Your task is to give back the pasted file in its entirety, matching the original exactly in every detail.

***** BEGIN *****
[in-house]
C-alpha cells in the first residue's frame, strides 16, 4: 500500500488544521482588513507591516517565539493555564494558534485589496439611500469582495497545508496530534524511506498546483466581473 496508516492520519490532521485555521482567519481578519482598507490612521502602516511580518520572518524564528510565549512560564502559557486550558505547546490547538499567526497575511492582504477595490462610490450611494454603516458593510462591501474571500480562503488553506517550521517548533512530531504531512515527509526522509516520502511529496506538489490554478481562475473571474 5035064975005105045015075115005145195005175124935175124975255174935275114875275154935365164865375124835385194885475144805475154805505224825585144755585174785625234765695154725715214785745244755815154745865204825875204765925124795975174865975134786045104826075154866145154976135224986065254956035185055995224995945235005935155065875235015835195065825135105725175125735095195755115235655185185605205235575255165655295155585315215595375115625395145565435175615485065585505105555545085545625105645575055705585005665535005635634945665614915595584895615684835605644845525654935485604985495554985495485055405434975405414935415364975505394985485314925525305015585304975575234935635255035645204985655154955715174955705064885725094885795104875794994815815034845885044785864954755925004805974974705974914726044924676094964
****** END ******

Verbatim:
[in-house]
C-alpha cells in the first residue's frame, strides 16, 4: 500500500488544521482588513507591516517565539493555564494558534485589496439611500469582495497545508496530534524511506498546483466581473 496508516492520519490532521485555521482567519481578519482598507490612521502602516511580518520572518524564528510565549512560564502559557486550558505547546490547538499567526497575511492582504477595490462610490450611494454603516458593510462591501474571500480562503488553506517550521517548533512530531504531512515527509526522509516520502511529496506538489490554478481562475473571474 5035064975005105045015075115005145195005175124935175124975255174935275114875275154935365164865375124835385194885475144805475154805505224825585144755585174785625234765695154725715214785745244755815154745865204825875204765925124795975174865975134786045104826075154866145154976135224986065254956035185055995224995945235005935155065875235015835195065825135105725175125735095195755115235655185185605205235575255165655295155585315215595375115625395145565435175615485065585505105555545085545625105645575055705585005665535005635634945665614915595584895615684835605644845525654935485604985495554985495485055405434975405414935415364975505394985485314925525305015585304975575234935635255035645204985655154955715174955705064885725094885795104875794994815815034845885044785864954755925004805974974705974914726044924676094964